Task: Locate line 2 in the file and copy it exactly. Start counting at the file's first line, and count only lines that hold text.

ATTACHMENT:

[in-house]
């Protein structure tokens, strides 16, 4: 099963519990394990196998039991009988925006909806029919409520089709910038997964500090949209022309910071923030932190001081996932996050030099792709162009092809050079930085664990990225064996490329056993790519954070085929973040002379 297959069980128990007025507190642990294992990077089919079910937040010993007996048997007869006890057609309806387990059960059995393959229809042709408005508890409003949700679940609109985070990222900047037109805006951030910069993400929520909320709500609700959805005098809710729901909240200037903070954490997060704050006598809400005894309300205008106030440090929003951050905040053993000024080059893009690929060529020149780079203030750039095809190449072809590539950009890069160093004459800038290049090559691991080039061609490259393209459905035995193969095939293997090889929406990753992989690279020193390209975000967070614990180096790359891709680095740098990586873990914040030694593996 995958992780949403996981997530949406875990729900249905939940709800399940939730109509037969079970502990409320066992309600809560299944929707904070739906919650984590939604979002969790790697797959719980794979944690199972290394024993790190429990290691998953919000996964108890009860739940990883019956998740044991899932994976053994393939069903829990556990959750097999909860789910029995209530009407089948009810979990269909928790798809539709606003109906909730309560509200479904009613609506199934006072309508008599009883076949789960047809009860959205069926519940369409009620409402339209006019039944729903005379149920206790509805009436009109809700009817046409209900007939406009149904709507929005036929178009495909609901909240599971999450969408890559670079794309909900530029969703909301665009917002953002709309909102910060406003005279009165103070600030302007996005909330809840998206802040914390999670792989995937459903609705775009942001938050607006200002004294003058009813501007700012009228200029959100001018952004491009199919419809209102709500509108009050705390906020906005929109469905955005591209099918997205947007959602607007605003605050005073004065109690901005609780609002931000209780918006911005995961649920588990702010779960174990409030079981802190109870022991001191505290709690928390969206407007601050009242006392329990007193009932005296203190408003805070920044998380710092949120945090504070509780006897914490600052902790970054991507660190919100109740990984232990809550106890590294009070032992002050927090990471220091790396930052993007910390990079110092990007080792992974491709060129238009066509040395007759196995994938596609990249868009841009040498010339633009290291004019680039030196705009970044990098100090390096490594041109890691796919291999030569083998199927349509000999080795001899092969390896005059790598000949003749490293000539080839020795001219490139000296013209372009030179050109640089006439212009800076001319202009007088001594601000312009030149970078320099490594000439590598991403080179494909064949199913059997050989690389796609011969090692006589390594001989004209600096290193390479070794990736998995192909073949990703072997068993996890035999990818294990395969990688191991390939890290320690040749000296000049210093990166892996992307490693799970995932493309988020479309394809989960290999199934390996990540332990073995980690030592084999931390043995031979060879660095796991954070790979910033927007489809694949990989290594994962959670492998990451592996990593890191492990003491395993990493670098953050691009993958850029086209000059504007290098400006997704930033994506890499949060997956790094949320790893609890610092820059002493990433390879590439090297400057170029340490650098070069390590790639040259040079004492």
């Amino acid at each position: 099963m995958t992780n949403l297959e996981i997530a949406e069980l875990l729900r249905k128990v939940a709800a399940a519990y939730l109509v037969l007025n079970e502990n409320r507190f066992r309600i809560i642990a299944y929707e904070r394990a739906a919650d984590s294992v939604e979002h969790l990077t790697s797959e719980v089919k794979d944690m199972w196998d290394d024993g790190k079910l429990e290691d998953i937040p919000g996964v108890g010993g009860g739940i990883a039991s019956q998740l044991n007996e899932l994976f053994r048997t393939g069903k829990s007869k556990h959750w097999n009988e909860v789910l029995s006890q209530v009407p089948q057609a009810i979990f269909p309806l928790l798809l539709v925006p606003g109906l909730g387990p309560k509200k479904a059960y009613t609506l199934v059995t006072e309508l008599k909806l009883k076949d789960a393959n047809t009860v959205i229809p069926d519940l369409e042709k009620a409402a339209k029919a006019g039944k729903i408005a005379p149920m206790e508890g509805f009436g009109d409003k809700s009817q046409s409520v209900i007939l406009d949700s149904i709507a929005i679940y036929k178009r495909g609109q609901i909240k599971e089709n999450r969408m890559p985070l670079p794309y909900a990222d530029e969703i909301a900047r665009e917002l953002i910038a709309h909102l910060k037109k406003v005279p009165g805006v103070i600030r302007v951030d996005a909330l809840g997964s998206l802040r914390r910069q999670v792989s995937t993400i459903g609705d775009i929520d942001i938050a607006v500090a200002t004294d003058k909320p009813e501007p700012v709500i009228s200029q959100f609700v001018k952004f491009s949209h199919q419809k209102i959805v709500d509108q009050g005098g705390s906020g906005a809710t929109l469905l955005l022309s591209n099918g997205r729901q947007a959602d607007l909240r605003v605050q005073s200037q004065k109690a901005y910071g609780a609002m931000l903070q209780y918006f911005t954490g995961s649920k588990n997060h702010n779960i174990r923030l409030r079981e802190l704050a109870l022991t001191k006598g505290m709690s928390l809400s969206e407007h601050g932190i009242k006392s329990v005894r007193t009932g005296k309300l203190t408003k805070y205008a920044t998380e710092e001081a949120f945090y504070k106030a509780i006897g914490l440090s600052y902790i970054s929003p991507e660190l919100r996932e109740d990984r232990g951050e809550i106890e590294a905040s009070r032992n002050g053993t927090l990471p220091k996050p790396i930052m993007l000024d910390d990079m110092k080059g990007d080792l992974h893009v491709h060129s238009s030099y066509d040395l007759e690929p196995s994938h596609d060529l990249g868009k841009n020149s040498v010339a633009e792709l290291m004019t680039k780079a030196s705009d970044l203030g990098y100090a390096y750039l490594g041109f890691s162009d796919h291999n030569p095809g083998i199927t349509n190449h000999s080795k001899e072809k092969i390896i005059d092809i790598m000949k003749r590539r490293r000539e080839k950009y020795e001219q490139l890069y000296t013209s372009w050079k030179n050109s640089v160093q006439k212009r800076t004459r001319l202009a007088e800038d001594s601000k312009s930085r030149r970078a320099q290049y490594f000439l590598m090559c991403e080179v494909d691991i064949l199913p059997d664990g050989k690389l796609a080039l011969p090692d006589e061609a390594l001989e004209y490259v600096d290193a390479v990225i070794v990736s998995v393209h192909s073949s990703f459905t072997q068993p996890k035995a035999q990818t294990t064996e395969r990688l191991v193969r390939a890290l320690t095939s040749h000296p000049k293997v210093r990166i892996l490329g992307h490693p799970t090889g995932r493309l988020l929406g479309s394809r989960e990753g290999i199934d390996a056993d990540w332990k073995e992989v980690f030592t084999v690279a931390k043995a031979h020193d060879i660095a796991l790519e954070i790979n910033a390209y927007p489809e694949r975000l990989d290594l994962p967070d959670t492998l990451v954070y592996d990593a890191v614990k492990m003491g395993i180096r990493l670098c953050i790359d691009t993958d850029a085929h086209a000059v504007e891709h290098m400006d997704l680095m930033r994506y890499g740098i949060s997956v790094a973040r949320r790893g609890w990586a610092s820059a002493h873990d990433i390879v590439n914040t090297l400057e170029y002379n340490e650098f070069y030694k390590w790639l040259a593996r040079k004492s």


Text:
């Protein structure tokens, strides 16, 4: 099963519990394990196998039991009988925006909806029919409520089709910038997964500090949209022309910071923030932190001081996932996050030099792709162009092809050079930085664990990225064996490329056993790519954070085929973040002379 297959069980128990007025507190642990294992990077089919079910937040010993007996048997007869006890057609309806387990059960059995393959229809042709408005508890409003949700679940609109985070990222900047037109805006951030910069993400929520909320709500609700959805005098809710729901909240200037903070954490997060704050006598809400005894309300205008106030440090929003951050905040053993000024080059893009690929060529020149780079203030750039095809190449072809590539950009890069160093004459800038290049090559691991080039061609490259393209459905035995193969095939293997090889929406990753992989690279020193390209975000967070614990180096790359891709680095740098990586873990914040030694593996 995958992780949403996981997530949406875990729900249905939940709800399940939730109509037969079970502990409320066992309600809560299944929707904070739906919650984590939604979002969790790697797959719980794979944690199972290394024993790190429990290691998953919000996964108890009860739940990883019956998740044991899932994976053994393939069903829990556990959750097999909860789910029995209530009407089948009810979990269909928790798809539709606003109906909730309560509200479904009613609506199934006072309508008599009883076949789960047809009860959205069926519940369409009620409402339209006019039944729903005379149920206790509805009436009109809700009817046409209900007939406009149904709507929005036929178009495909609901909240599971999450969408890559670079794309909900530029969703909301665009917002953002709309909102910060406003005279009165103070600030302007996005909330809840998206802040914390999670792989995937459903609705775009942001938050607006200002004294003058009813501007700012009228200029959100001018952004491009199919419809209102709500509108009050705390906020906005929109469905955005591209099918997205947007959602607007605003605050005073004065109690901005609780609002931000209780918006911005995961649920588990702010779960174990409030079981802190109870022991001191505290709690928390969206407007601050009242006392329990007193009932005296203190408003805070920044998380710092949120945090504070509780006897914490600052902790970054991507660190919100109740990984232990809550106890590294009070032992002050927090990471220091790396930052993007910390990079110092990007080792992974491709060129238009066509040395007759196995994938596609990249868009841009040498010339633009290291004019680039030196705009970044990098100090390096490594041109890691796919291999030569083998199927349509000999080795001899092969390896005059790598000949003749490293000539080839020795001219490139000296013209372009030179050109640089006439212009800076001319202009007088001594601000312009030149970078320099490594000439590598991403080179494909064949199913059997050989690389796609011969090692006589390594001989004209600096290193390479070794990736998995192909073949990703072997068993996890035999990818294990395969990688191991390939890290320690040749000296000049210093990166892996992307490693799970995932493309988020479309394809989960290999199934390996990540332990073995980690030592084999931390043995031979060879660095796991954070790979910033927007489809694949990989290594994962959670492998990451592996990593890191492990003491395993990493670098953050691009993958850029086209000059504007290098400006997704930033994506890499949060997956790094949320790893609890610092820059002493990433390879590439090297400057170029340490650098070069390590790639040259040079004492």